b. in the parish of Llansannan, Denbs. There are many copies of his pedigree in the manuscripts which, however, do not always tally. It appears that his father's name was Robert and his grand-father's Ithel and that they were descendants of Llywelyn Chwith; Huw ap Dafydd, in his elegy on Tudur Aled, says, ‘Ail Iolo, o Lywelyn, Ag o du'r Chwith, gwenith gwyn’ (G.T.A., II, 728). On his father's side, therefore, the poet was related to the Lloyd s of Chwibren, a branch of the Lloyd family of Hafod Unnos who traced their descent to Hedd Molwynog (or Ab Alunawg), chief of one of the fifteen tribes of North Wales (op. cit., I, iv, 35), and could boast that he was of gentle birth. He claimed that he was related to Dafydd ab Edmwnd, ‘an uncle by blood’ (op. cit., I, lxx, 29), and to Gwenhwyfar, daughter of Rhys ab Einion and wife of Robert Salusbury of Llanrwst (op. cit., I, iv, 38), and it may be assumed that he was a kinsman of Gruffudd ap Dafydd ap Maredudd, mayor of Ruthin, if, as the poet says, he too was one of the descendants of Llywelyn Chwith (op. cit., II, cxix, II).
It is difficult to find out when he first started to write poetry, but there are definite references by him to the battle of Blackheath (1497) (see op. cit., I, iv, 5; vii, 56), while his editor thought he saw a reference to the battle of Bosworth (1485) in his cywydd to Sir William Gruffudd the Chamberlain (op. cit., I, xxxiii, 31-4, 49), from which he deduced that the poet must have started writing shortly before that as, according to the established custom of the bards, his earliest cywyddau would probably have been in praise of ladies (op. cit., I, xxi).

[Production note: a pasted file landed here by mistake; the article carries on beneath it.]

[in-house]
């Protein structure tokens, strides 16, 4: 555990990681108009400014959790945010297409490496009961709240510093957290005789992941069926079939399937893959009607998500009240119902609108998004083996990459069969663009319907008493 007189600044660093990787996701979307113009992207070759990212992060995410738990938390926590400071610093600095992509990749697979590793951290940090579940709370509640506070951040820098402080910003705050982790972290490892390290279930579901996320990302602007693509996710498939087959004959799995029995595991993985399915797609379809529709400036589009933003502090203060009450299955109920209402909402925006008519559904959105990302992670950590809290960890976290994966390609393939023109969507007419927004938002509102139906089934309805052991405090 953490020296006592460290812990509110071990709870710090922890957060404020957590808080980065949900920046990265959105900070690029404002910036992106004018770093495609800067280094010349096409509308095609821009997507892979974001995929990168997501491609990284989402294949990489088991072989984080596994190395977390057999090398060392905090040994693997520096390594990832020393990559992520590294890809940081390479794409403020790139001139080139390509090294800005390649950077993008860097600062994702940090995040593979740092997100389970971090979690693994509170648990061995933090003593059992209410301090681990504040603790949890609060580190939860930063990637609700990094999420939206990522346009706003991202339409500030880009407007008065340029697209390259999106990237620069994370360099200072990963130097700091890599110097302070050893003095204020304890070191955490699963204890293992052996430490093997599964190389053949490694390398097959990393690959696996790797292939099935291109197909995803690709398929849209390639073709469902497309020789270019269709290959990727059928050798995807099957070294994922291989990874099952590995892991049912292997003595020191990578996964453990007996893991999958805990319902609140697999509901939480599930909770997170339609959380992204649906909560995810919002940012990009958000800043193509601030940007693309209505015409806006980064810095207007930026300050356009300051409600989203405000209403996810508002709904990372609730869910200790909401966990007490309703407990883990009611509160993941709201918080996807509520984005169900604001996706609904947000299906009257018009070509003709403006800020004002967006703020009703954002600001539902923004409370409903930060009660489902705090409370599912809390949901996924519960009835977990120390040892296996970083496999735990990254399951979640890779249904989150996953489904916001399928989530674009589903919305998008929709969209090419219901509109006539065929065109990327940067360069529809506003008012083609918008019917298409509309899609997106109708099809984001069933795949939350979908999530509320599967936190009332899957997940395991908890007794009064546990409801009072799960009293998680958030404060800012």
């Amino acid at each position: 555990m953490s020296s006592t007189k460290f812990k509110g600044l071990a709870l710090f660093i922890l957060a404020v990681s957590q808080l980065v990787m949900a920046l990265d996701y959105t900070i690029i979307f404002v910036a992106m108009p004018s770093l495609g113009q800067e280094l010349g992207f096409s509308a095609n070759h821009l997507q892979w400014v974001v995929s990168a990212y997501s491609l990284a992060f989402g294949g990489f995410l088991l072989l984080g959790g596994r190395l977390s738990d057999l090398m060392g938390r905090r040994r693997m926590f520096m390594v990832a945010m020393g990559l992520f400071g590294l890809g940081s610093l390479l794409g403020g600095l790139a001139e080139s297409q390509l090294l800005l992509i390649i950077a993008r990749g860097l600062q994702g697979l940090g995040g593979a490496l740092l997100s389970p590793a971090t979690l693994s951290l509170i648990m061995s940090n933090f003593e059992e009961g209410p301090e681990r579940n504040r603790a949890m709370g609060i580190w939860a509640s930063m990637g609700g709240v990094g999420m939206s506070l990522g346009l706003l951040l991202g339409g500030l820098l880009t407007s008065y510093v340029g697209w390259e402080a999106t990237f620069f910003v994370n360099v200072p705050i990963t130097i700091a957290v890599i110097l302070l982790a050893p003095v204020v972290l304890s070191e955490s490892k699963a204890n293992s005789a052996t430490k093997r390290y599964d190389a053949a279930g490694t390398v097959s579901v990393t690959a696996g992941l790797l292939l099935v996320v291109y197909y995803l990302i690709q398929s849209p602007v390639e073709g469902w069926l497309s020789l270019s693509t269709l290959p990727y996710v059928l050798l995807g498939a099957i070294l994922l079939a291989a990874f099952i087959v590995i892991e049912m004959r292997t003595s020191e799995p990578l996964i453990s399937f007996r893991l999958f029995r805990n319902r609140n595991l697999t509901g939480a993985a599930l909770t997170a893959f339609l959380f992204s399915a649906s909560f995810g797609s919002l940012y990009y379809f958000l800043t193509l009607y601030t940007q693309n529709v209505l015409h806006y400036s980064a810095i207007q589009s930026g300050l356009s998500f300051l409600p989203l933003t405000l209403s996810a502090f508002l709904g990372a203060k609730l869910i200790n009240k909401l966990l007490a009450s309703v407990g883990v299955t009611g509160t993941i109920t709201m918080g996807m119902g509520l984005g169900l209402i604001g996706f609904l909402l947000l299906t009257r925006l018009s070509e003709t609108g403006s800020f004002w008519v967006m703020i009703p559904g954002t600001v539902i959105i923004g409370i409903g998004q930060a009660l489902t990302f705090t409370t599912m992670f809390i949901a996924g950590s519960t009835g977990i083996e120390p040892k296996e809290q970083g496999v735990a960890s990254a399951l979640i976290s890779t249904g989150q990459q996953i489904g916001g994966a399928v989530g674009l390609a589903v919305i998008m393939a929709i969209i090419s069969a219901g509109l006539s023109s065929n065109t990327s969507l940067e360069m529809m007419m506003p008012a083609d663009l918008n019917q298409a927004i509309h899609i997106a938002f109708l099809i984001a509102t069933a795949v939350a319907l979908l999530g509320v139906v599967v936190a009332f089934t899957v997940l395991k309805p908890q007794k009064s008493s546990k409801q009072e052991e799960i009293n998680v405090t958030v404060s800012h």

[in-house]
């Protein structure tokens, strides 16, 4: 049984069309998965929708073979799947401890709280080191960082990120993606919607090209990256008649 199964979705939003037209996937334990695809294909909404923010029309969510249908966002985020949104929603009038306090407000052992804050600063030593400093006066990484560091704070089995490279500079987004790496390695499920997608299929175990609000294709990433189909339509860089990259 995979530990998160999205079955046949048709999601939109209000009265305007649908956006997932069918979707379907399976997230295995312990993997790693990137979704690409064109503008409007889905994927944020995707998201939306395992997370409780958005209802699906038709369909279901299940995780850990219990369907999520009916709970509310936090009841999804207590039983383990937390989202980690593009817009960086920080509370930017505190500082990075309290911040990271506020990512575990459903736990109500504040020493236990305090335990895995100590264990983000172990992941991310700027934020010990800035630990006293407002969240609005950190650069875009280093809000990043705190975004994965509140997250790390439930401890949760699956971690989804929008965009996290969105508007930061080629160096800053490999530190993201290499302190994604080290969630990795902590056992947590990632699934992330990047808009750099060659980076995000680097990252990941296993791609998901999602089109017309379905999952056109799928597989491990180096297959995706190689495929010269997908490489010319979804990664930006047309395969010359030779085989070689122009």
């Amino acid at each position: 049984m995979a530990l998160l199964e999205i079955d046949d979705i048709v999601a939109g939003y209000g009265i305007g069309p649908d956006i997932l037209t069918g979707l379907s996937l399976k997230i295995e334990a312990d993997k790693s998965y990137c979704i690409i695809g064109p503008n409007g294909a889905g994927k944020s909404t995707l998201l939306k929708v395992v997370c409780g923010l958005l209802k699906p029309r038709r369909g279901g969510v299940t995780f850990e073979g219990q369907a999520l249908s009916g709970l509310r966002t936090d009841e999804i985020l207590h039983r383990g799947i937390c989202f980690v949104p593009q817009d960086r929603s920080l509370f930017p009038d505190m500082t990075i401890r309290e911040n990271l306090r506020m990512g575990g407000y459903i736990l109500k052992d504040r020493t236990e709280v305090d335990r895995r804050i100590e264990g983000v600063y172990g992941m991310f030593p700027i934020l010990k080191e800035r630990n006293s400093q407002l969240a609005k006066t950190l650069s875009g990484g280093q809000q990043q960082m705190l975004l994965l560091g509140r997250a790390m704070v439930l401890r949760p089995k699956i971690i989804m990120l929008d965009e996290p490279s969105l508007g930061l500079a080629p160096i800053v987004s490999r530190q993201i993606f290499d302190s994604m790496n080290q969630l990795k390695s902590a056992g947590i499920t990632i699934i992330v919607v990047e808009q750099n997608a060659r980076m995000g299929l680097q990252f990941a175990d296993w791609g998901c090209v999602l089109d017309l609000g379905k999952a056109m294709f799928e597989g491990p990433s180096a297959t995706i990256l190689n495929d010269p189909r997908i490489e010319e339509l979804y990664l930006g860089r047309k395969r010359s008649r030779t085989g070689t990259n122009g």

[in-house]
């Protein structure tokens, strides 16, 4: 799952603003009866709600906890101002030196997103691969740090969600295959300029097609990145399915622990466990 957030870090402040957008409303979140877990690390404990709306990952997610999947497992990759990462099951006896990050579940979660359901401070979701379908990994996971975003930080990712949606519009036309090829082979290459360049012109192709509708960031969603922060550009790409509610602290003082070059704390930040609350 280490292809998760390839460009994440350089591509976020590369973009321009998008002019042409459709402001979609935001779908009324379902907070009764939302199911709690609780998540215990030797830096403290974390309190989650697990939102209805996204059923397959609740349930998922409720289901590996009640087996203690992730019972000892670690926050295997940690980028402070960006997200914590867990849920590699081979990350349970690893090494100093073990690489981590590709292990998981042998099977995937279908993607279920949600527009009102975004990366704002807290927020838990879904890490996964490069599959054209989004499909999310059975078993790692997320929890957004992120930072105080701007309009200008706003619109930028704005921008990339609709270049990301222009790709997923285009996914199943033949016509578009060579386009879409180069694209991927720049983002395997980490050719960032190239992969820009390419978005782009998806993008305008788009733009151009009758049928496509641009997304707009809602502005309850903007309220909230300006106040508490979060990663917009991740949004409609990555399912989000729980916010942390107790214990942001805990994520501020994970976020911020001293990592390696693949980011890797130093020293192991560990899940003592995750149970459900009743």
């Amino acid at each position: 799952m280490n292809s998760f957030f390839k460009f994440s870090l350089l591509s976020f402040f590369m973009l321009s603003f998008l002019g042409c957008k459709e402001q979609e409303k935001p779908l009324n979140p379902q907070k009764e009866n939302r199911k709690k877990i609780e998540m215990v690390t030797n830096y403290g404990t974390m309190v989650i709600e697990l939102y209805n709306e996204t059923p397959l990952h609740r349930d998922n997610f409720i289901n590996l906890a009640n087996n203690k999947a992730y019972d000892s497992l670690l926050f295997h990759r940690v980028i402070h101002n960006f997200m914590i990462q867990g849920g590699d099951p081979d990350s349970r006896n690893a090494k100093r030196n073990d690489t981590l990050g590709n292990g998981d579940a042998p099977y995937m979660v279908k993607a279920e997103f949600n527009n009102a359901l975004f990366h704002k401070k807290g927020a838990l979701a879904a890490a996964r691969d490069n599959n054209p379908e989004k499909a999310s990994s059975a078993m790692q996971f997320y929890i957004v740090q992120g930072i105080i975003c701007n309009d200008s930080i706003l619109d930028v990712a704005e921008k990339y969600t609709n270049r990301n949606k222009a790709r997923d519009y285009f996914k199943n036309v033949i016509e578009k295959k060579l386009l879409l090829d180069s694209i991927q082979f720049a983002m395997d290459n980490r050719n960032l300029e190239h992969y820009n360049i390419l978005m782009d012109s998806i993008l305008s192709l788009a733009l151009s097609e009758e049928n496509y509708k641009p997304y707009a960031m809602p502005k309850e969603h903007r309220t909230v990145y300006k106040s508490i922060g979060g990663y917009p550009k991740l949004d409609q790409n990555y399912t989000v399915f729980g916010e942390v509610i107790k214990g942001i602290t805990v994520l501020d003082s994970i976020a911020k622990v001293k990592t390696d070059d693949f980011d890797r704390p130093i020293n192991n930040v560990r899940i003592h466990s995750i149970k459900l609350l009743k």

Nor is there any certainty as to where the poet was educated, although it is clear that he was steeped in Welsh traditions. Tradition has it that he was the pupil of Dafydd ab Edmwnd, and the poet himself confirms this in his elegy for him: ‘F'ewythr o waed, f'athro oedd’ (op. cit., I, lxx, 29). We do not know how much importance to attach to these words for he also says that Ieuan ap Llywelyn ap Ieuan ap Dafydd was also his teacher (op. cit., I, lxviii, 58). Of course, it is quite possible that he was taught by both. There is nothing improbable in the suggestion that Tudur Aled was Dafydd ab Edmwnd's pupil, for the latter lived in Flintshire and had property at Pwll Gwepra, while it is quite possible that Ieuan ap Llywelyn was one of the bards present at the marriage feast in the hall of Ieuan ap Dafydd ab Ithel Fychan of Tegeingl (op. cit., I, lxvii), when Tudur Aled had conferred on him his first degree as a bard. Be that as it may, Tudur Aled became a bard of great distinction and influence and was one of the two bards responsible for the holding of the Caerwys eisteddfod, 1524, ‘to bring into order, and establish some form of control over, the poets and their craft.’ It was at that eisteddfod that he was made a bard or ‘chaired’ teacher. In the elegy he wrote for Tudur Aled, Lewis Mon has a couplet: ‘Dug ar i wn, fel dau grair, Diwedd gwawd, y ddwy gadair’ (op. cit., II. 734), which was taken to mean that Tudur Aled was made a master musician as well as a master poet (op. cit., I, xxxviii).
One of Tudur Aled's patrons was Sir Rhys ap Thomas (see op. cit., I, vii, xii, xiii, xiv; II, cxxxvii) who died in 1526. As the poet did not write an elegy upon him it is presumed that he, too, had died suddenly at Carmarthen and that he was buried in the Friars' graveyard, as is made clear in the laments written for him, in the habit of a Grey Friar — a habit assumed by him on his death-bed in the customary manner of those days (see op. cit., II, 725, 15-25, 729, 23-6, 735, 9-14). Raff ap Robert in his elegy to Tudur Aled says: ‘Mae'n brudd llu am un bardd llwyd, O bur addysg, a briddwyd; Aeron o gorff yr un gŵr, Un i Dduw yn weddiwr; Dyna roi un da'n i raid, Syr Siôn, rhag siars i enaid; Peri alaeth i'r prelad, Fu oer a dwys farw i dad’ (op. cit., II, 744, 17-24). On the strength of these lines it has been maintained that Tudur Aled was married or, at least, had a son who was a priest (op. cit., I, xlvi), but there is no other evidence to this effect.
Published date: 1959
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